MunicipalBonds.com has posted an excellent tutorial on the yield curve: Ultimate Guide To Understanding The Yield Curve – MunicipalBonds.com.
Economic Data Archive
Using the EIA’s Weekly Petroleum Status Report, I prepared a seasonally-adjusted chart of U.S. gasoline consumption. Note: This chart includes exports in consumption. U.S. gasoline exports have tripled in the past two years but still amount to less than 10% of consumption.
As you can see, after seasonal adjustment, there has been a strong downtrend. It could change direction at any time, but there is little sign of slowing or reversal just yet.
Note: This model (based on STL) is designed for making robust short-term predictions. As you can read in the article on my last attempt at modeling this series, the model retroactively adjusts the curve in the past. This facilitates seasonal adjustment, but the tail end of the curve is less accurate than the middle of it. If you want short-term projections, this model should easily defeat the more commonly used X-12 ARIMA seasonal adjustment model most of the time. Most U.S. government bureaus use X-12 ARIMA for seasonal adjustment. A notable exception is the CBO, which often uses STL.
A January 4 article from the New York Fed’s blog, Liberty Street Economics, suggests that Internet search statistics can be used as coincident indicators, demonstrating correlations between keyword search frequency and time-lagged economics data releases. The authors also suggest that Internet search statistics may be useful leading indicators for the movements of financial markets in the presence of language barriers or other impediments to efficient information aggregation.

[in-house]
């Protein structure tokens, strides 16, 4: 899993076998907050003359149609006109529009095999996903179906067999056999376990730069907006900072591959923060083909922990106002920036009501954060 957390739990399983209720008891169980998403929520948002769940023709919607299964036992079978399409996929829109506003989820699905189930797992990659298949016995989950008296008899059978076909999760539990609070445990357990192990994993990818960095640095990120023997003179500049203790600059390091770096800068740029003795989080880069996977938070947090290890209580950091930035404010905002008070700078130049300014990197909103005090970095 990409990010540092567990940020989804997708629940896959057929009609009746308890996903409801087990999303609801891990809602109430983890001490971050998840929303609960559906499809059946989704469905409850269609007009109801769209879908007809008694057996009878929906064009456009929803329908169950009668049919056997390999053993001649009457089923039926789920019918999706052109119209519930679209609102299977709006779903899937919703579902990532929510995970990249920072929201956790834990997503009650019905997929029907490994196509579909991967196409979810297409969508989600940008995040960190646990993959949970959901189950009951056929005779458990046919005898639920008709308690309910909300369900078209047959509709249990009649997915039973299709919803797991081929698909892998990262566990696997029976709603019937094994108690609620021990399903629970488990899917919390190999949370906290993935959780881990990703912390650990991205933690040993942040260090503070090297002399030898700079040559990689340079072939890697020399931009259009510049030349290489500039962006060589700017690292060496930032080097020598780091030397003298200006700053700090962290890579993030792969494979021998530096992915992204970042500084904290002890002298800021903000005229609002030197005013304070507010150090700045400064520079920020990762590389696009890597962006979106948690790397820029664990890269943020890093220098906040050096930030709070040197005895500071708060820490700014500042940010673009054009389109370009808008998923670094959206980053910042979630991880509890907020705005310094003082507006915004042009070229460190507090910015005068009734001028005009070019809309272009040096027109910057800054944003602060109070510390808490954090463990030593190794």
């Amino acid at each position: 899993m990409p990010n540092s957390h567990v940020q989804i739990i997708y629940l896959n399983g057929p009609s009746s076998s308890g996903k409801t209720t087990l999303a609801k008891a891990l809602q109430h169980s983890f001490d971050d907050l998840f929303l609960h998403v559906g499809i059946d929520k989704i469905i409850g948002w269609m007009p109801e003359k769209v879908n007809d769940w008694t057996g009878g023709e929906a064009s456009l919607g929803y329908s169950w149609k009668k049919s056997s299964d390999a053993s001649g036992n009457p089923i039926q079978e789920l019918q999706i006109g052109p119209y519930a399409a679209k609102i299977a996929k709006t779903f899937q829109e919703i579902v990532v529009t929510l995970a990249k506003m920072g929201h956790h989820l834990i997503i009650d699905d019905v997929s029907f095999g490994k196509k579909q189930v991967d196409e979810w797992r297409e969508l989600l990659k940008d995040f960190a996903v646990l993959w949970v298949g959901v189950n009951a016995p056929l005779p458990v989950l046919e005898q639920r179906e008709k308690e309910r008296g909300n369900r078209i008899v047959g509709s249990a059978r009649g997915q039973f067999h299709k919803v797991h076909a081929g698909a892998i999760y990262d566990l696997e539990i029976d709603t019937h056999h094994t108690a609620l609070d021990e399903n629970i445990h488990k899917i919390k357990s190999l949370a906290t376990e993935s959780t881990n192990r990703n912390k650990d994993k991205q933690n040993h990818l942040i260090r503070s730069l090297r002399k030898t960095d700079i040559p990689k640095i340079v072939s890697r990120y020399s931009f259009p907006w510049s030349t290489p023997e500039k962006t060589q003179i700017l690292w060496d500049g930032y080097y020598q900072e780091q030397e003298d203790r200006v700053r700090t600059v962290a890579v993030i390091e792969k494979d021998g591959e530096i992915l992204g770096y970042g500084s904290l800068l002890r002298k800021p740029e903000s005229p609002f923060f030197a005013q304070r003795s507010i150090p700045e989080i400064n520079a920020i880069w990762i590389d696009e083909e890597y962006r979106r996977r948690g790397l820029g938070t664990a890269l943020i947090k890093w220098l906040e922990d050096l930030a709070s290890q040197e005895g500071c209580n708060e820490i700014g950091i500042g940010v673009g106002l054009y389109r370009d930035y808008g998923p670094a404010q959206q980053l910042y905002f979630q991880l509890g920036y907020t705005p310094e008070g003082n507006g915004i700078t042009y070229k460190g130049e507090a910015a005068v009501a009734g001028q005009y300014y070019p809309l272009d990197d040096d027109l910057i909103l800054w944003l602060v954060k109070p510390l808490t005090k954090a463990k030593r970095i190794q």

On his excellent blog, Pragmatic Capitalism, Cullen Roche regularly features charts of data drawn from the AAR Weekly Rail Traffic Summary. At the present time, Roche does not see a recession on the immediate horizon. I didn’t see a chart in the most recent edition of Roche’s coverage of the rail data, but much of the AAR weekly summary data can be easily extracted from their PDF reports using simple text-processing tools.
Read more at Pragmatic Capitalism: RAIL TRAFFIC SHOWS CONTINUED ECONOMIC EXPANSION | PRAGMATIC CAPITALISM.
I recently ran across several data directories. This is not a complete list, but it does cover some of the major ones:
- Government Data Directories
- Eurostat – Statistical and economics data on the Euro area countries.
- Data.gov – An Obama administration initiative to unify the federal government’s published data. There is quite a bit of government data here, along with information on its format and other metadata, but it doesn’t have everything. Still, it’s worth checking out.
- FedStats – while there is no data on this site, it does link together scores of the major U.S. government data providers. A great starting point for finding U.S. government data.
- Commercial Data Directories
- Infochimps Data Marketplace – Infochimps bills itself as the “Amazon of data.” I wouldn’t go that far, but they have been around for a while and do have some valuable data sets, and it is worth taking a look if you are thinking of selling data.
- Factual – This is the Amazon of data.
- Economagic – An extensive directory of datasets, with charting capabilities and data downloads. It is easy to use and puts the data right at your fingertips.